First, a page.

Watch videos of Presentations from SEG 2017
Using Attributes to Interpret the Environment of Deposition - A Video Course. Taught by Kurt Marfurt, Rocky Roden, and ChingWen Chen
Dr. Kurt Marfurt and Dr. Tom Smith featured in the July edition of AOGR on Machine Learning and Multi-Attribute Analysis
Rocky Roden and Ching Wen Chen in May edition of First Break - Interpretation of DHI Characteristics using Machine Learning
Seismic interpretation and machine learning by Rocky Roden and Deborah Sacrey, GeoExPro, December 2016

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Instantaneous Q (Quality Factor)

Seismic Attribute:

Instantaneous Q is a measurement of the absorption and dissipation of the source energy by the rocks and fluids that it passes through.

This version of instantaneous Q is based on Barnes (1982) suggestion that instantaneous quality factor based on the instantaneous frequency divided by the instantaneous decay rate.

Interpretation Use:

  • Indicates the local variation of Q factor, similar to the relative acoustic impedance computation from the seismic trace.  Longer wavelength variation should be computed by spectral division and added to this attribute.
  • May indicate liquid content by rationing pressure versus shear wave section Q factors
  • Indicate relative absorption characteristics of beds
  • It is a transmissive attribute and is various wavelength components should be estimated in a similar way to the average velocity and velocity inversion procedures
  • a physical attribute with a strong relation to porosity, permeability, and fracture

Recommended Colorbar:

This attribute usually has a flat to the gaussian distribution. Both positive and negative values are presented. Normal seismic colorbars can represent this attribute well, and in this example, we are using a black-red-white-blue-black colorbar

Example colorbar and amplitude spectrum

Example colorbar and amplitude spectrum

Example:

Vertical display of Q

Vertical display of Q

Time slice of Q

Time slice of Q

Frequency Spectrum

Frequency Spectrum

Computation: 
Barnes suggests that the instantaneous quality factor q(t) can be defined by the expression:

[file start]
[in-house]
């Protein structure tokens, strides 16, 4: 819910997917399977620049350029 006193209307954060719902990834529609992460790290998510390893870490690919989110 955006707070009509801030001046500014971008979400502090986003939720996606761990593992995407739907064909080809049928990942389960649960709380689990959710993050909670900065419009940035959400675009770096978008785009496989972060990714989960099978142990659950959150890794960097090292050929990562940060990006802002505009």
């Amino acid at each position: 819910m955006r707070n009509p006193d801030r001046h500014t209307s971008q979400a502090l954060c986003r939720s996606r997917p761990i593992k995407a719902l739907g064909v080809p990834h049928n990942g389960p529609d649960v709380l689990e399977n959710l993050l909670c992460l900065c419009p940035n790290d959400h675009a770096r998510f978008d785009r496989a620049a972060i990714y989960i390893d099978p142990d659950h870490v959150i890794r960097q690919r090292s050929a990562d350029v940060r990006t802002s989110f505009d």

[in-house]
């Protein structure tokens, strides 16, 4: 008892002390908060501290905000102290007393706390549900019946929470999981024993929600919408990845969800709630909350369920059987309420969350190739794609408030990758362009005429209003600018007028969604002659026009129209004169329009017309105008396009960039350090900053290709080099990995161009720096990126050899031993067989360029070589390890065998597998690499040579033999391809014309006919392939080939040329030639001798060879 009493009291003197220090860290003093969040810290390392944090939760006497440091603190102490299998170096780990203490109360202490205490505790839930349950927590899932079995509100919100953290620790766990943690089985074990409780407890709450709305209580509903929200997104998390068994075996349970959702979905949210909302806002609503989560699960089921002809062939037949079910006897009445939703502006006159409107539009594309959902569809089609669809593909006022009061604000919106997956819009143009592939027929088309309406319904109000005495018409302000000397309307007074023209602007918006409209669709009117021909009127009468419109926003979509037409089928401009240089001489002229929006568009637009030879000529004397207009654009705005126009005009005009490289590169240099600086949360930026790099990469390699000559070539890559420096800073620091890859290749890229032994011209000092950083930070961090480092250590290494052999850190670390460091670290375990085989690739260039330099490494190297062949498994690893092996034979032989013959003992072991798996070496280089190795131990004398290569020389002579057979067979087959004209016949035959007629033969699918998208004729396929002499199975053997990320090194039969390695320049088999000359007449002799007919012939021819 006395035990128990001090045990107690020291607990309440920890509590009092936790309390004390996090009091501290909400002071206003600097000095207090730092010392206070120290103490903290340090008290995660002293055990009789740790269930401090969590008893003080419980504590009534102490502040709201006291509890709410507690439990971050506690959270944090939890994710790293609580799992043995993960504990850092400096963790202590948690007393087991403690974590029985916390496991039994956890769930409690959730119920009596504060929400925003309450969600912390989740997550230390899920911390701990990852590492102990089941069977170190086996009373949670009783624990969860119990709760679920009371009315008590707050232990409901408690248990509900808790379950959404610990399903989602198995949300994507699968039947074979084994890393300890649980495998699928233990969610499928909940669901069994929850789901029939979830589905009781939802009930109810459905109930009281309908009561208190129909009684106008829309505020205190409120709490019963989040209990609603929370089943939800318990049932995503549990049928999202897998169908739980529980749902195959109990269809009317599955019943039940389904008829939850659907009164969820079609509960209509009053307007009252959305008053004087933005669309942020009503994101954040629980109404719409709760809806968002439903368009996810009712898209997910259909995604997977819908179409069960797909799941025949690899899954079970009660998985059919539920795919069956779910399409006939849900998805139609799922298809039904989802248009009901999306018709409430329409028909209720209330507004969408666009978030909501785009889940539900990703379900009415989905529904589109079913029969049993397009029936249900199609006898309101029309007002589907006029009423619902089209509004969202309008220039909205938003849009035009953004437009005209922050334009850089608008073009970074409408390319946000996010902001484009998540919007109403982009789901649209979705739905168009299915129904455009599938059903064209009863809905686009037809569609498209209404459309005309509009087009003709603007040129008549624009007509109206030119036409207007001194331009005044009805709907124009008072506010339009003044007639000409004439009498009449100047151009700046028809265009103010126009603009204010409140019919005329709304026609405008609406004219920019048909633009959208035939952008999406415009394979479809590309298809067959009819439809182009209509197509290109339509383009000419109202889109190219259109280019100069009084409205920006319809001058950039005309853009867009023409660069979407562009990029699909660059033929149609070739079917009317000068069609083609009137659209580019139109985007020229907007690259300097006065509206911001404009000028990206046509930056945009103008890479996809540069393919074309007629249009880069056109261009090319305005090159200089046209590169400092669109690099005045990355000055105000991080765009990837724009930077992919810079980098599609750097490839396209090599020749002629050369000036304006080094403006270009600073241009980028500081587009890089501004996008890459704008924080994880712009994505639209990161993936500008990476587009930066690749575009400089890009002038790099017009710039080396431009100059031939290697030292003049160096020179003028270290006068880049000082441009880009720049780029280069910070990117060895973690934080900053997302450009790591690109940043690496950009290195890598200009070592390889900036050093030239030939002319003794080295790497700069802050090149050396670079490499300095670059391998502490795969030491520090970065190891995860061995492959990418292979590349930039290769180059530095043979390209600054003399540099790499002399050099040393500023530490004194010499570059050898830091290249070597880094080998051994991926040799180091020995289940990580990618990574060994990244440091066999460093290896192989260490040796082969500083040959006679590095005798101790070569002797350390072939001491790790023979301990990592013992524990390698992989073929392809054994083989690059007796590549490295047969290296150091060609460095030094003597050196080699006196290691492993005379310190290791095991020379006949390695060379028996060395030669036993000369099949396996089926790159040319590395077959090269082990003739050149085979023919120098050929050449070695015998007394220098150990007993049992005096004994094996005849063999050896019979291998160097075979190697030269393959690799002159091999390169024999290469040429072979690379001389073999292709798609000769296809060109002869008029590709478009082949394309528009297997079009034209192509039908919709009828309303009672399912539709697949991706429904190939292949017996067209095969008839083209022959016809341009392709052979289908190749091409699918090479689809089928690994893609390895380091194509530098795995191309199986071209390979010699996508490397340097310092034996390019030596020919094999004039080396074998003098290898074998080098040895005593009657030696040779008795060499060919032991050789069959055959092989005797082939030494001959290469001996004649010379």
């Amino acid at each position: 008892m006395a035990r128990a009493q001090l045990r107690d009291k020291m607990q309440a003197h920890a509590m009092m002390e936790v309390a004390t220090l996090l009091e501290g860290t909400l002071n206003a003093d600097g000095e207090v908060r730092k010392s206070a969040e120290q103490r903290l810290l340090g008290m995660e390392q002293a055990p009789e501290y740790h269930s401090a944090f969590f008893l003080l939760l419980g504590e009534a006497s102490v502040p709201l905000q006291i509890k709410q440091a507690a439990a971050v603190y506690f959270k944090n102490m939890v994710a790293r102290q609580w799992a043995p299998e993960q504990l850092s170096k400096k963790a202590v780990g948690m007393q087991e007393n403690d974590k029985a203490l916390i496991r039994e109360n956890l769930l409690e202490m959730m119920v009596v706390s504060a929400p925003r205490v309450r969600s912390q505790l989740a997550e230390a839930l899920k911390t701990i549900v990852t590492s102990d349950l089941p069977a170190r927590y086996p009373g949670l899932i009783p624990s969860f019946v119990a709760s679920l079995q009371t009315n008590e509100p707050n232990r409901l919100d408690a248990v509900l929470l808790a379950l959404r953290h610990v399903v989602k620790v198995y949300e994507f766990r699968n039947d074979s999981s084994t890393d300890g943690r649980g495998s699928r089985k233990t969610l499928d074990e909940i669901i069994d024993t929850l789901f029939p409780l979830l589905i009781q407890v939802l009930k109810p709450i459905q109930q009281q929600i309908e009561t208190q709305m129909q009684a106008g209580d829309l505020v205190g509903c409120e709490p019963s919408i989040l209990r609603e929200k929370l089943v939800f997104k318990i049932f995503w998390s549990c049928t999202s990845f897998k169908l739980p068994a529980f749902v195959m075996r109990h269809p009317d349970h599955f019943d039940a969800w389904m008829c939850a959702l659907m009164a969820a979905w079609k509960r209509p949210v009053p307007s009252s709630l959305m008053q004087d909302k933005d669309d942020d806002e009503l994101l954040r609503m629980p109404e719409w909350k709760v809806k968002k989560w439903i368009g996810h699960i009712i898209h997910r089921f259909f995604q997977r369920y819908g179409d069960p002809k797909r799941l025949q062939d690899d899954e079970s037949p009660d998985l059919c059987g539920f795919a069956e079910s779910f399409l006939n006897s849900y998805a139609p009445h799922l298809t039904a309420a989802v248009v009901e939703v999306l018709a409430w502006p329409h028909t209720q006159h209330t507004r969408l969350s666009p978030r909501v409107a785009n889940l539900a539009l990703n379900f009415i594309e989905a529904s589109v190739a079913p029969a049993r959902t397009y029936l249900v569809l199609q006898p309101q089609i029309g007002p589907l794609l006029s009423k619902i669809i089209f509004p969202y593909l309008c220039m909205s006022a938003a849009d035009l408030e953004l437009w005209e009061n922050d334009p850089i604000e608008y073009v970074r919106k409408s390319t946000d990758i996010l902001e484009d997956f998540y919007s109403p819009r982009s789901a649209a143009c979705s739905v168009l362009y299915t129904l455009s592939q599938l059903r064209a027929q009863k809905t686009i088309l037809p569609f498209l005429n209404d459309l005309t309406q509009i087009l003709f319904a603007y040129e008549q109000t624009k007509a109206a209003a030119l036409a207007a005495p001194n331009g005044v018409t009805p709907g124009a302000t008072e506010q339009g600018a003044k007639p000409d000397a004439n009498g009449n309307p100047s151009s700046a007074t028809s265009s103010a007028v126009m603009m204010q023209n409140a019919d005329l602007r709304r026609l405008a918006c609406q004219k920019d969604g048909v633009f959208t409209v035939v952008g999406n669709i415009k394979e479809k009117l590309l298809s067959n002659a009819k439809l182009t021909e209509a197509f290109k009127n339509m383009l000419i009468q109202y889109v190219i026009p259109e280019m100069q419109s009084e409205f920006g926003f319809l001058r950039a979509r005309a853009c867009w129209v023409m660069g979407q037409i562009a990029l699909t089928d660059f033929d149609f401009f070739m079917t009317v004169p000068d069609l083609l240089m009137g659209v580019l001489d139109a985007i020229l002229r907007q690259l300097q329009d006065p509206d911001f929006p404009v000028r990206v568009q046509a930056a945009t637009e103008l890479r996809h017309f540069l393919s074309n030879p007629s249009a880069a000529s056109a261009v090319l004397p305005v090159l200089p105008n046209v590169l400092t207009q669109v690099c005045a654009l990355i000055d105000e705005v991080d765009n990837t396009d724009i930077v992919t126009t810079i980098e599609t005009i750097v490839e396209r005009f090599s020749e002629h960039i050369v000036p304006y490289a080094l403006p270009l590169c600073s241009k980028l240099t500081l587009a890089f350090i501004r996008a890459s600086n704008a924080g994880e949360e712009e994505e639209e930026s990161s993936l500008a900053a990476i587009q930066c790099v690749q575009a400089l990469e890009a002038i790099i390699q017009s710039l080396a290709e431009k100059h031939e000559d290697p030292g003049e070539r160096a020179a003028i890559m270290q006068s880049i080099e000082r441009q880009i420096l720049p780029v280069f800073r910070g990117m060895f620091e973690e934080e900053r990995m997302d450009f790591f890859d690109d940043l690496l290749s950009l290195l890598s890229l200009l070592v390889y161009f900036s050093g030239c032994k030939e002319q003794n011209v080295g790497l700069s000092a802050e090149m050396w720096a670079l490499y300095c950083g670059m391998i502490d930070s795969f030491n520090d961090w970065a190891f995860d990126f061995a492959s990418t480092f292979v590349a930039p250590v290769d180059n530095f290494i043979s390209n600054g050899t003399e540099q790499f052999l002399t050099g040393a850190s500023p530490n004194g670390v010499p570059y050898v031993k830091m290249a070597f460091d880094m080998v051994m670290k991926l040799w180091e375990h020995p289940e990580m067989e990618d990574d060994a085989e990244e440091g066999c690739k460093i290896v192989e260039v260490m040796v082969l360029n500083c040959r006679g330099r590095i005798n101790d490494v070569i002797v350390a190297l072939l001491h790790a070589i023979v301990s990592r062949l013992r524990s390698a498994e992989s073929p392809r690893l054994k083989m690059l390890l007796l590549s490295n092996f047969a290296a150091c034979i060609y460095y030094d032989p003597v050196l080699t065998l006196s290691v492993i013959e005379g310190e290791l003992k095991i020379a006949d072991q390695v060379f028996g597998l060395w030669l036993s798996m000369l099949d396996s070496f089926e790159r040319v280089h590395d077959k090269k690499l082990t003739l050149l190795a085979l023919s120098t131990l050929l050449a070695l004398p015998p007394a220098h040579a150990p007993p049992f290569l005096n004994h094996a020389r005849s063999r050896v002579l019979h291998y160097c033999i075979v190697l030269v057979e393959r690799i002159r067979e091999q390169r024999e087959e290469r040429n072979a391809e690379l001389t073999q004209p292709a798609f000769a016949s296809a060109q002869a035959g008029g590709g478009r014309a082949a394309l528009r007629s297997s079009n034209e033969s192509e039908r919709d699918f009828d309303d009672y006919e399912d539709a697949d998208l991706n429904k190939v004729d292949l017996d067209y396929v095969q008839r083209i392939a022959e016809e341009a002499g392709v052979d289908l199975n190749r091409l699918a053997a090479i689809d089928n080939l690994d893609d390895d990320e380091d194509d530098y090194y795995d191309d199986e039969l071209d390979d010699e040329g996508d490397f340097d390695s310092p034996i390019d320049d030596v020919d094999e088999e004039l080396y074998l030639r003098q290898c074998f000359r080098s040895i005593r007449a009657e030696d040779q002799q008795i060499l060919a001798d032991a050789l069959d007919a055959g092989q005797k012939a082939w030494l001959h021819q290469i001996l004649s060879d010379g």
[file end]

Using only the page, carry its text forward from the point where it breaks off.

Instantaneous Q - 5.png

Where decay is the instantaneous decay rate, which is defined as the derivative of the instantaneous envelope divided by the envelope. Except for a factor of 2π, decay(t) is similar to the instantaneous bandwidth. This Q computation is the short wavelength variation of the Q value; hence, it gives relative values. It is a transmissive attribute, similar to the interval and instantaneous velocities. It is also a physical attribute with a strong relation to porosity, permeability, and fracture.

 

References:

  • Chopra, S. and K. J. Marfurt, 2007, Seismic attributes for prospect identification and reservoir characterization:  Society of Exploration Geophysicists, Geophysical Developments #11.
  • Taner, M. T., 2001, Seismic attributes:  Canadian Society of Exploration Geophysicists Recorder, 26, no 7.
  • Barnes, A.E., 1994, Theory of two-dimensional complex seismic trace analysis: 64th Annual Internat. Mtg., Soc. Expl. Geophys., Expanded Abstracts, 94, 1580-1583.
  • Barnes, A.E., 1990, Analysis of temporal variations in average frequency and amplitude of COCRP deep seismic reflection data: 60th Ann. Internal. Mtg., Soc. Expl. Geophys., Expanded Abstracts, 1553-1556.
  • Barnes, A.E., 1991, Instantaneous frequency and amplitude at the envelope peak of a constant-phase wavelet: Geophysics, 56, 1058-1060
  • Barnes, A.E., 1992, Another look at NMO stretch: Geophysics, 57, in press.
  • Barnes, A.E., 1992, Instantaneous spectral bandwidth and dominant frequency with applications to seismic reflection data: Geophysics.